By, Vikram Mitra
Ayurvedic Medicinal Cannabis Researcher, Raga Sangeet Researcher and Practitioner, Freelance Writer

Hempcrete surpasses its European benchmark of 800 years durability – it is 1500 years and still counting Hemp is one of the most versatile plants known to man to date, its uses are myriad and up until last few years it has been regaining the attention of experts from various fields, either by chance or by choice!!

Recent findings in the 6th Century Ellora Caves (An UNESCO Protected WHS site) made jointly by scientists Dr MM Sardesai and Dr M Singh from Dr Babasaheb Ambedkar Marathwada University and Archaeological society of India, shows that hemp was used as a construction material in Ancient India too.

While carrying out general renovation work inside Cave no -12, their team stumbled upon a piece of clay plaster that looked like it contained some vegetal matter, on further investigation with scanning electron microscope, it was identified as remains of Cannabis Sativa !!

The Ellora caves are a group of 34 beautiful Mono lithic Rock cut caves, stretching for 2 kilometers in North to South direction and lies on an ancient trade route passing through the present day district of Aurangabad, Maharashtra. Although, its yet uncertain about which particular dynasty built them, it is believed that three consecutive dynasties who acceded the region contributed in building these magnificent caves dedicated to Hinduism, Jainism and Buddhism, the three major religious belief systems in India.

Most striking features of these caves are intricate geometrical and floral patterns carved on their walls and murals depicting different pastimes of Lord Shiva, Mahavira and Buddha. Such artistry is not seen anywhere in the world, the detailing in each one of them is so unique that once set sight its hard to forget or not revere in the memory of it.

Pertaining to scientific inquisitiveness, the team made further research in cave 12 (where the chunk of clay plaster with Vegetal remains were found) to understand if presence of Hemp as an additive showed any specific changes in the interiors.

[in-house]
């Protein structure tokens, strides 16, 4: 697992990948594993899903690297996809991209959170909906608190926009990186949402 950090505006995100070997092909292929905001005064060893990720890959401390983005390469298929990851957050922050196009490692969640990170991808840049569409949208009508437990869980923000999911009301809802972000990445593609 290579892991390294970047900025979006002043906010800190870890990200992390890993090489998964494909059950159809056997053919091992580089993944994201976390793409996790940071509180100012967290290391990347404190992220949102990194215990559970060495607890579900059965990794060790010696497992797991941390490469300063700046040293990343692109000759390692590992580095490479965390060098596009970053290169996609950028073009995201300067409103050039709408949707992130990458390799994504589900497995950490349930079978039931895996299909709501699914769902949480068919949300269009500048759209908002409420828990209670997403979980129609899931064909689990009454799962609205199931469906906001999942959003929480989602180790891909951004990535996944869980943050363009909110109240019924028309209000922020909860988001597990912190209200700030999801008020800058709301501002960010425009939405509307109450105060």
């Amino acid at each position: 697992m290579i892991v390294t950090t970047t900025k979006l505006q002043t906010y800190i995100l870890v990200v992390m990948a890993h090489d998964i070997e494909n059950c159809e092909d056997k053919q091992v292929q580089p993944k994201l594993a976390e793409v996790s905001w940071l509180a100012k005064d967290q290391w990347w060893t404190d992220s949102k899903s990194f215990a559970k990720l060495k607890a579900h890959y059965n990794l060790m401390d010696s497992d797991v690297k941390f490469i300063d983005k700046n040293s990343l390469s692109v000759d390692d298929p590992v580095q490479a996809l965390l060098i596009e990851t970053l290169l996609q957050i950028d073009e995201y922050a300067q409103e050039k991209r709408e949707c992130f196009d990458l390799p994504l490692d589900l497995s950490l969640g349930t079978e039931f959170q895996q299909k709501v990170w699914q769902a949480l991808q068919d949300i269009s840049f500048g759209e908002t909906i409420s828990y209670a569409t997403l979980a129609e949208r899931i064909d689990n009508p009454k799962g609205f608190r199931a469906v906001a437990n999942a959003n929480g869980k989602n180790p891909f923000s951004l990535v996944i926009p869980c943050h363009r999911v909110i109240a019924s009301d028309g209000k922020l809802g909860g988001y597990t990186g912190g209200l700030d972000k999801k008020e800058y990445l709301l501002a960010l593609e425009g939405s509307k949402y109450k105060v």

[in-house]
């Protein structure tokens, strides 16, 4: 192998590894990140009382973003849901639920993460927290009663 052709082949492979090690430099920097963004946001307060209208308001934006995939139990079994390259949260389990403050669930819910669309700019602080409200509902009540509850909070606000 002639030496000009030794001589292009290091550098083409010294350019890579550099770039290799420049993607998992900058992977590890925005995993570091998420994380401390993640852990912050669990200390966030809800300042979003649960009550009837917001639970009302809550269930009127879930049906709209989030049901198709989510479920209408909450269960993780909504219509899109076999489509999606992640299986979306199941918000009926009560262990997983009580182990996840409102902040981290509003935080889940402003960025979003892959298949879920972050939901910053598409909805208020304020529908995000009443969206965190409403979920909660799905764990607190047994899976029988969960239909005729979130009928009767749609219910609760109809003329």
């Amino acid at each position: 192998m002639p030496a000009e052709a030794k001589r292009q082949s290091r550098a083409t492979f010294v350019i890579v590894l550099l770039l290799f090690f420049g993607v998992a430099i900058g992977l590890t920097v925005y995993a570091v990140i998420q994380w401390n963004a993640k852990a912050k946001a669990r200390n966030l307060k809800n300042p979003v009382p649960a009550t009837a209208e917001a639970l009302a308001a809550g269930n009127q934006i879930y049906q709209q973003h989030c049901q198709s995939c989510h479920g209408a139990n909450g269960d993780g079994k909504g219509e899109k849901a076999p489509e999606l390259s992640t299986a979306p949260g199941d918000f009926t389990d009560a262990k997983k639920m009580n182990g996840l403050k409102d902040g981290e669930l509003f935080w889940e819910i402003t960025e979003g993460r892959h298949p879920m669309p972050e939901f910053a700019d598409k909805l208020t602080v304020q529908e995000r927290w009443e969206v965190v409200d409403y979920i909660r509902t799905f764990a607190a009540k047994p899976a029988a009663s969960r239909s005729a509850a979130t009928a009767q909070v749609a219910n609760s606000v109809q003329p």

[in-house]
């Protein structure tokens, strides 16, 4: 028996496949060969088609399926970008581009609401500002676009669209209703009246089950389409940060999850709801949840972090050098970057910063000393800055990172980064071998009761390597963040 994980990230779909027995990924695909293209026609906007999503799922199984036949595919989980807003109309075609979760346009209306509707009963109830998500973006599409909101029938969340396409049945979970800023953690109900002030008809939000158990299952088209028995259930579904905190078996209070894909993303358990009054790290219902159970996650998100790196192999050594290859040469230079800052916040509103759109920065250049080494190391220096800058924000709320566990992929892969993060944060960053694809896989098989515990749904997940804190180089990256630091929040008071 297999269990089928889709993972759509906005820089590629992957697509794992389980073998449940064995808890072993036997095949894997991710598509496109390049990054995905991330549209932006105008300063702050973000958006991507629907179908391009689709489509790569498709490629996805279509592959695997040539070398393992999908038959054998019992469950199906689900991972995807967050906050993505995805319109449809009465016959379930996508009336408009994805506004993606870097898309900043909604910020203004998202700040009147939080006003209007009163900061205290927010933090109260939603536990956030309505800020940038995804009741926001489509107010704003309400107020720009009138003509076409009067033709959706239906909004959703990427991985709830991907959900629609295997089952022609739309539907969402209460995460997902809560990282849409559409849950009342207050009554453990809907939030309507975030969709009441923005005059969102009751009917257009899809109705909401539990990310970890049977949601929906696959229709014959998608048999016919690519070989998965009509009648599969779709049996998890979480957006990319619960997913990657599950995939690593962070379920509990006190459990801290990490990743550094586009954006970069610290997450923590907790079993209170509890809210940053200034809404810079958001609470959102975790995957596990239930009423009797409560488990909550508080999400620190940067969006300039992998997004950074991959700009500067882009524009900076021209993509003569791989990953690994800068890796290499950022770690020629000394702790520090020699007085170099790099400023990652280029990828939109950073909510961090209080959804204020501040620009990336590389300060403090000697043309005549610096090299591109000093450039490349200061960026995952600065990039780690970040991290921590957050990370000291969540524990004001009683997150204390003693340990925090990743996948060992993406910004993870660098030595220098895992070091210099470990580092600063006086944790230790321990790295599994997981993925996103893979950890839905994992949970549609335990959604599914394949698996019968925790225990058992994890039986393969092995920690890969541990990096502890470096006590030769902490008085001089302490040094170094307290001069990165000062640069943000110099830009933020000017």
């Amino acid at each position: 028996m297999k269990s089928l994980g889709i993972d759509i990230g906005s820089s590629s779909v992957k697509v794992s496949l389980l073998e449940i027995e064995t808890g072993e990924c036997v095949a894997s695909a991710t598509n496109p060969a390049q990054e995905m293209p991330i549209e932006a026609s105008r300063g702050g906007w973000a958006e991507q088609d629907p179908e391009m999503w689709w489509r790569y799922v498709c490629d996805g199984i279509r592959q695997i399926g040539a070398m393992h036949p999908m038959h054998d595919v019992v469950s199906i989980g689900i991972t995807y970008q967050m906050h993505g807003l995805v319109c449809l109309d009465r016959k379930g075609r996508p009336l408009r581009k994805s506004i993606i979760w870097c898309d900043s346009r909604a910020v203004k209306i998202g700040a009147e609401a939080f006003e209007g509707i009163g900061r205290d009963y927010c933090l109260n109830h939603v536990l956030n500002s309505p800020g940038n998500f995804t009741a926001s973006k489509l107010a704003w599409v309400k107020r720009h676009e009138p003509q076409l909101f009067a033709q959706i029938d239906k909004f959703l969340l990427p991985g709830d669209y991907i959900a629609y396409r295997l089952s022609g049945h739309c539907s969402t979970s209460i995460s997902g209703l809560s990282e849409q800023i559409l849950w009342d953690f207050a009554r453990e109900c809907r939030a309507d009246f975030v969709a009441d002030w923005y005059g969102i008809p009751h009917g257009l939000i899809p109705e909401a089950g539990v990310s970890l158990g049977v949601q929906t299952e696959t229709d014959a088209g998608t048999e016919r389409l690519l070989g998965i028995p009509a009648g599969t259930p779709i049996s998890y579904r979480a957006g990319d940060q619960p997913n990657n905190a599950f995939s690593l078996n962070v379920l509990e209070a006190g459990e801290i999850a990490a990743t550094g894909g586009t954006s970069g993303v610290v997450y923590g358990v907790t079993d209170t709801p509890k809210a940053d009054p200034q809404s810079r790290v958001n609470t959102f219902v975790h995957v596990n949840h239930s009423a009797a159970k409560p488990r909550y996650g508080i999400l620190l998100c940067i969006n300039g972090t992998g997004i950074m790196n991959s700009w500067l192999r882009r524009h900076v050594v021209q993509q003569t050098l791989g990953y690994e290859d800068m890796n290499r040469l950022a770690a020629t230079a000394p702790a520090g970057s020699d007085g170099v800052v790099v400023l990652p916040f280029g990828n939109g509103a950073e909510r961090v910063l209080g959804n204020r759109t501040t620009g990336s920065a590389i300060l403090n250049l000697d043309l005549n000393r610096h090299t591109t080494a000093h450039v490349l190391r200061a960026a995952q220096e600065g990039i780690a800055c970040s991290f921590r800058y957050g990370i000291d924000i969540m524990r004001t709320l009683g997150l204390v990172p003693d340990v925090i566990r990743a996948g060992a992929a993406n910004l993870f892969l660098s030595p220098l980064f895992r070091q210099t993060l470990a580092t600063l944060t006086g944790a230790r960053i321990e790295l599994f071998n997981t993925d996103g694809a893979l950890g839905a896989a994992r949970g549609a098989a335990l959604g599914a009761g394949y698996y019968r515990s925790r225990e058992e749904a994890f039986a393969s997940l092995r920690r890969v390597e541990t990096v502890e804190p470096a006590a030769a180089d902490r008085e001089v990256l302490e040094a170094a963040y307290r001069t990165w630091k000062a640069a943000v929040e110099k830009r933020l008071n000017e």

A comparative analysis of temperature and relative humidity data for a month, of both outside and inside the cave revealed that there was not much of a fluctuation inside the cave, where as the temperature outside showed a wide range of difference in both day and nighttime temperature reading.

Owing to the demographic location, the caves are constantly exposed to a variety of micro climatic condition and microbial degradation, and specially during rainy season insect infestation is a common sight but there were none in cave 12, the scientists also found out that apart from insulation and anti microbial activity, the construction workers of that era used hemp for increasing life span and strength of the lime plaster binder mix.

Remarkably, the level of noise inside cave 12 was much lower than other caves and the surrounding areas. Dr MM Singh concluded that “It appears that properties of hemp fibre such as the ability to regulate humidity inside the cave, pest resistance, fire-retardant, non-toxicity, high vapour permeability, hygroscopic properties, etc. were known to the inhabitants of Ellora in the 6th century AD.”

Their entire find was very much congruent with factual conclusions of present day hemp building experts of Europe, USA, Australia and other countries where currently Industrial hemp enjoys a legal status unlike India, where the law fails to distinguish between Industrial hemp and medicinal cannabis, although does mentions its industrial and medicinal use.

India has always surprised the world with its history and rich culture but when it comes to technological advancement and use of sustainable means in Ancient period , much has been debated, like the construction of Adams Bridge to Sri Lanka or the use of spacecraft’s or vimana without using fossil fuels, not much evidence has been garnered. But, this latest discovery of hemp in the plasters of a 6th century site does give an unbiased evidence that people of that era did know of sustainable ways of construction and most importantly the use of Hemp was not alien or limited to recreational or medicinal purposes only!!

For details on the research paper, please visit – http://www.currentscience.ac.in/Volumes/110/05/0884.pdf